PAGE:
What Is Polysubstance Abuse?
In the United States, most people will experiment with drugs and alcohol and incorporate them into their social routines. A few bumps of cocaine after drinking or mixing prescription drugs with alcohol and a joint to relax, even taking drugs at a rave one night and using Xanax to calm down the next day.
None of these people would consider their behavior polysubstance abuse, but it is.
Polysubstance abuse is a unique drug addiction, often characterized by a pattern of behavior more than an addiction to a specific drug that will affect millions of people yearly.
Polydrug abuse, mixing substances, illicit or legal, increases the odds of addiction, mental and physical health problems, and accidental overdose and death.
What Is Polysubstance Abuse?
Taking more than one substance at a time or one after the other is considered polysubstance abuse.
Polysubstance use doesn’t refer only to illicit drugs; it also includes prescription drugs and alcohol.
Abusing multiple drugs is often more about the feeling of being high than an addiction to a specific substance combination. While some people have preferred mixtures, it is about taking what is available just as often.
A person who does a coke bump after a few drinks and then takes a sleeping pill when they get home is a polysubstance abuser. So is a person who takes prescription pain killers from their doctor and takes an antianxiety medication simultaneously.
A college student who binge drinks one night, does MDMA the next night and smokes a joint the following day is also a polysubstance abuser.
Polysubstance dependence is often a situational and behavioral addiction rather than a physical one.
Polysubstance Use Disorder
The previous version of the Diagnostic and Statistical Manual of Mental Disorders (DSM-IV), the authoritative manual for diagnosing mental health conditions, defined polysubstance abuse as using three or more drugs simultaneously or within a short period without any particular preference.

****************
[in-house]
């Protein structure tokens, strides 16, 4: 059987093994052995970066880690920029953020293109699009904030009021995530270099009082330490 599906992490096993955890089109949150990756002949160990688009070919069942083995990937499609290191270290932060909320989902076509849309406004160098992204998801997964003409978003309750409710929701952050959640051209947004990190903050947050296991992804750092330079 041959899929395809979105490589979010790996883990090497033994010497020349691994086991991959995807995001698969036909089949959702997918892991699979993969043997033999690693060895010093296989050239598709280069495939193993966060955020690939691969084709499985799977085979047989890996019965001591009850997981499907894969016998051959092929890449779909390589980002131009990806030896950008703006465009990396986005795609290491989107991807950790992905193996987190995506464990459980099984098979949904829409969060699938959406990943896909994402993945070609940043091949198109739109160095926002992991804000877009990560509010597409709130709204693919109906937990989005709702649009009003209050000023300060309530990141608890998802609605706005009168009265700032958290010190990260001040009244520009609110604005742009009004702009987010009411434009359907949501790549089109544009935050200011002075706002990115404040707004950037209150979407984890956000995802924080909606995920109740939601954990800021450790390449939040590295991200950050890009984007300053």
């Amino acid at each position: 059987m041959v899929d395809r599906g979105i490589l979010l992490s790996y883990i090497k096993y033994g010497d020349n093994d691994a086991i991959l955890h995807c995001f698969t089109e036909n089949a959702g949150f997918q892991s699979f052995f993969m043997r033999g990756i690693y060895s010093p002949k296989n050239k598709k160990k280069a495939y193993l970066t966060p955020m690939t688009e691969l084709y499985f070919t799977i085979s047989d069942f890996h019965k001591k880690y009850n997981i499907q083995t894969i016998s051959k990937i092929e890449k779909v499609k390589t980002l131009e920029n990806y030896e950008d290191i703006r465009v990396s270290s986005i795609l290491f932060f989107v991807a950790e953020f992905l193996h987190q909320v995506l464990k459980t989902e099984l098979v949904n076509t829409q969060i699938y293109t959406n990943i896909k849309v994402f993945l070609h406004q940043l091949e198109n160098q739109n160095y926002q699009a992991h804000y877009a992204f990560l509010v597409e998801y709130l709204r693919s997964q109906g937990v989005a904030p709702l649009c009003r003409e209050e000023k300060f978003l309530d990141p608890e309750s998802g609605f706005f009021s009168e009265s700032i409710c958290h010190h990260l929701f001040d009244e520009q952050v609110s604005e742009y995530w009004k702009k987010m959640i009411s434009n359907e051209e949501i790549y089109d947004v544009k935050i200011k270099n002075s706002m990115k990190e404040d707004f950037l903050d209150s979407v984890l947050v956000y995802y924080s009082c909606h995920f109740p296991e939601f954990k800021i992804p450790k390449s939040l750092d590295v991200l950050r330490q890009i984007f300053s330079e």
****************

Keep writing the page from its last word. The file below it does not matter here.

The updated Diagnostic and Statistical Manual of Mental Disorders (DMS-V) eliminated the diagnosis of polysubstance use disorder when it updated the criteria for substance use disorders.
Researchers felt that polysubstance use disorder was unclear when it came to diagnosis criteria or effective treatment suggestions.
The Centers for Disease Control and Prevention (CDC) separates polydrug use into intentional and unintentional.
- Intentional polydrug use occurs when a person intentionally takes a drug to increase or decrease the effects of a different substance or experience the effects of the combination of drugs.
- Unintentional polydrug use occurs when a person takes drugs that have been mixed or cut with another drug without their knowledge.
There is still a distinction between being addicted to more than one specific drug, for instance, a person with an opiate use disorder and an alcohol use disorder, and a person who mixes whatever drugs are available to them.
Some of the most commonly combined substances polydrug users reported using include:
- Alcohol, cocaine, and marijuana
- Alcohol and opiates and/or benzodiazepines
- Alcohol and prescription medications
- Opiates and cocaine
- Multiple opioids
- New psychoactive substances (NPS) like kratom, DMT, MDMA, etc., and alcohol and stimulants
Treatment for polysubstance abuse often requires detailed and comprehensive treatment plans to address the physical and mental aspects of abusing multiple substances.
Effects of Polysubstance Use
Mixing multiple drugs and alcohol increases the risk of adverse side effects, both short-term and long-term, withdrawal symptoms, and risk of overdose and medical emergencies.
Polysubstance abuse, mixing alcohol and drugs, or mixing drugs of different types can have as many possible side effects as combinations of substances.
Some of the most common side effects of polysubstance use include:
- Respiratory depression
- Heart rate changes and inconsistencies
- Dangerous blood pressure changes
- Increased tolerance to multiple substances
- Muscle spasms and twitching
- Decreased cognitive function
- Blacking out
- Increased risk of polydrug dependence
- Organ damage
- Risky sexual behavior
- Aggressive behavior
- Nerve damage
- Worsening of existing mental illness
- Alcohol poisoning